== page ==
In the S-1, Akero once again out­lined the case for its FGF21 ana­log — in-li­censed from Am­gen $AMGN — in dis­rupt­ing dis­ease pro­gres­sion, start­ing from the fat ac­cu­mu­la­tion that is be­lieved to cause cell stress. Af­ter treat­ing 83 type 2 di­a­betes pa­tients with the drug, in­ves­ti­ga­tors ob­served bet­ter plas­ma lipopro­tein lev­els and in­sulin sen­si­tiv­i­ty, in­di­cat­ing “the po­ten­tial of AKR-001 to redi­rect calo­ries away from the liv­er, re­duce liv­er fat, al­le­vi­ate he­pa­to­cyte stress, in­hib­it in­flam­ma­tion and re­solve fi­bro­sis in pa­tients with NASH, as well as re­duce sus­cep­ti­bil­i­ty to car­dio­vas­cu­lar dis­ease” — a ma­jor cause of death for these pa­tients.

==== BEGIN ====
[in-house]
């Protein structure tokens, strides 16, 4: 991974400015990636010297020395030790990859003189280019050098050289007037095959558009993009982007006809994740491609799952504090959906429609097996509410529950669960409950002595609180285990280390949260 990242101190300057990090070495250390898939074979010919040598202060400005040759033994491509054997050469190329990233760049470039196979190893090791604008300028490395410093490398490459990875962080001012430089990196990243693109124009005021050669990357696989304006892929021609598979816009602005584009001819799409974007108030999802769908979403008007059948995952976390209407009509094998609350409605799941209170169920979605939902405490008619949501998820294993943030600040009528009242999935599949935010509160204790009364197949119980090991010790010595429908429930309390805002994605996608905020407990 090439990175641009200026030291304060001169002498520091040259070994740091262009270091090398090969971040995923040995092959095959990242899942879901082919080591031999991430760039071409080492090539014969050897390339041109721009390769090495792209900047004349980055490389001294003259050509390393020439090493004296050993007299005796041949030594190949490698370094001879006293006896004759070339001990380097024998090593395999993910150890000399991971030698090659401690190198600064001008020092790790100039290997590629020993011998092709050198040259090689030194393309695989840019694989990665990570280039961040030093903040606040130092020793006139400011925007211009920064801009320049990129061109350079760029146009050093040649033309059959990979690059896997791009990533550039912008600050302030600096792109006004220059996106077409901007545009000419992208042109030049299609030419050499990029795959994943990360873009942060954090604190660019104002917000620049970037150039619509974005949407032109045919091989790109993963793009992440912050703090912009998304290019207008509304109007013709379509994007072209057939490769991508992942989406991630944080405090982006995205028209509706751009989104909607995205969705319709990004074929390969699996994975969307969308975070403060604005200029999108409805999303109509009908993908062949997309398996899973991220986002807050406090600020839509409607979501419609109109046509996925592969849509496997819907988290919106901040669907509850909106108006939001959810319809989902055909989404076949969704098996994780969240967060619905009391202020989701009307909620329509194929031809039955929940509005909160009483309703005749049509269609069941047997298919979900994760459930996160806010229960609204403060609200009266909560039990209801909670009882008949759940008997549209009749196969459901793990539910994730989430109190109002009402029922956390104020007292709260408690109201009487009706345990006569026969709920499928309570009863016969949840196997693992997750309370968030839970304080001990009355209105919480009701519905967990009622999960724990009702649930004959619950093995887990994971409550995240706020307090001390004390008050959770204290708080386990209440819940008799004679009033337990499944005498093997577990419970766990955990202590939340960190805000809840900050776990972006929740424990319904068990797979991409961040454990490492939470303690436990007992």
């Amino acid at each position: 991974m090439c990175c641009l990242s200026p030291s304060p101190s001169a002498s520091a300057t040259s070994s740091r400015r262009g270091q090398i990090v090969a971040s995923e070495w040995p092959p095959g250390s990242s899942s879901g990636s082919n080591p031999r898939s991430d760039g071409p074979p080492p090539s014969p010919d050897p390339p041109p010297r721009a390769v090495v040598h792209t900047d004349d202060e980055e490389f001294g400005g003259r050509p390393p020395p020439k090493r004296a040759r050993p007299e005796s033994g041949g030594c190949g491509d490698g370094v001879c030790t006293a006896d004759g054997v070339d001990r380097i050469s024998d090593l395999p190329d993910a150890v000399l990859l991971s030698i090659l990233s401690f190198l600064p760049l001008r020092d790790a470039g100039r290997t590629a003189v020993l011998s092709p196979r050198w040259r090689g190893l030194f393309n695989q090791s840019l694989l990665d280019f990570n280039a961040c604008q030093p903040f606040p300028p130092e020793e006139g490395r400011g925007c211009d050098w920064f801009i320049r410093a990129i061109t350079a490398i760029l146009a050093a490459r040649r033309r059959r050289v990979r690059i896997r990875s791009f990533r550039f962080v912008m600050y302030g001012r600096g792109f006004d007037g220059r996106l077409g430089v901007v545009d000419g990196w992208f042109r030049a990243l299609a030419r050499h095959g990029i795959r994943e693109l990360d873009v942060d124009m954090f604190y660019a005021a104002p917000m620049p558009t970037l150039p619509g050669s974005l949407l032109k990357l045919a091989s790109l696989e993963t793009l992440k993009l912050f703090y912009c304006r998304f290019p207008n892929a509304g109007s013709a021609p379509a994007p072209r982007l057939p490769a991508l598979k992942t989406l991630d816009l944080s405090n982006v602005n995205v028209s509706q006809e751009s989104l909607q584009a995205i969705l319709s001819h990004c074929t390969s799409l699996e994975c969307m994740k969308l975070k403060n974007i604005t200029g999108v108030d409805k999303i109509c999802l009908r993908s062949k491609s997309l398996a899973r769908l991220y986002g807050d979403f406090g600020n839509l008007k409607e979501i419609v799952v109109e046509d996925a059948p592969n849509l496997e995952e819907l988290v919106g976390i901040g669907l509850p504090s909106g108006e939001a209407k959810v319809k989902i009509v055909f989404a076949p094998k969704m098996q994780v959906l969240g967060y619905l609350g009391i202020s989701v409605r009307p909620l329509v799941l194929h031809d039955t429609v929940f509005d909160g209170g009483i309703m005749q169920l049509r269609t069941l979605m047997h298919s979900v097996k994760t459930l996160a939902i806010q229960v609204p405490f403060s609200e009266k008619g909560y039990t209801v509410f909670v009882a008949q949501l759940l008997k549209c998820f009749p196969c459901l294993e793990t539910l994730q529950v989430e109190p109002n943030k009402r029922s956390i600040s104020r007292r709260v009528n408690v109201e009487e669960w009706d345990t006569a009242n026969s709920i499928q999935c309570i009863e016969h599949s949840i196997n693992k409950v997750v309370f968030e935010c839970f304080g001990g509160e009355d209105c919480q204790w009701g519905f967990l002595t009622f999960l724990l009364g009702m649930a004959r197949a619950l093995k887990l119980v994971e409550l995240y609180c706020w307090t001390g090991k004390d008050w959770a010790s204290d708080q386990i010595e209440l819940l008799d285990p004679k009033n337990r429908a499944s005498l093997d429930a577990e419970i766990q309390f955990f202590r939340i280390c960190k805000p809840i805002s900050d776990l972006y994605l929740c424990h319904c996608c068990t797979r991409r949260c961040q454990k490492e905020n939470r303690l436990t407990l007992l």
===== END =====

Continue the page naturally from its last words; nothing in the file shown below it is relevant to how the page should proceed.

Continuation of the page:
The biotech, now lo­cat­ed in San Fran­cis­co, al­so dis­closed that Am­gen gained a 7.8% stake from the deal in ad­di­tion to the $5 mil­lion up­front pay­ment. Clin­i­cal mile­stones to­tal $40 mil­lion and Akero could pay $75 mil­lion more if the drug makes it to the mar­ket. Ap­ple Tree Part­ners is the biggest share­hold­er here with 18.5%, while At­las, ven­Bio and Ver­sant each claims 15.2%. The pro­ceeds will go to­ward a planned Phase IIa tri­al con­firm­ing this the­o­ry as well as man­u­fac­tur­ing and oth­er ef­forts to beef up the clin­i­cal pipeline.

Im­age: Shut­ter­stock

Charles Baum, Mirati CEO

Mi­rati plots a march to the FDA for its KRAS G12C drug, breath­ing down Am­gen’s neck with bet­ter da­ta

Mirati Therapeutics $MRTX took another closely-watched step toward a now clearly defined goal to file for an approval for its KRAS G12C cancer drug adagrasib (MRTX849), scoring a higher response rate than the last readout from the class-leading rival at Amgen but still leaving open a raft of important questions about its future.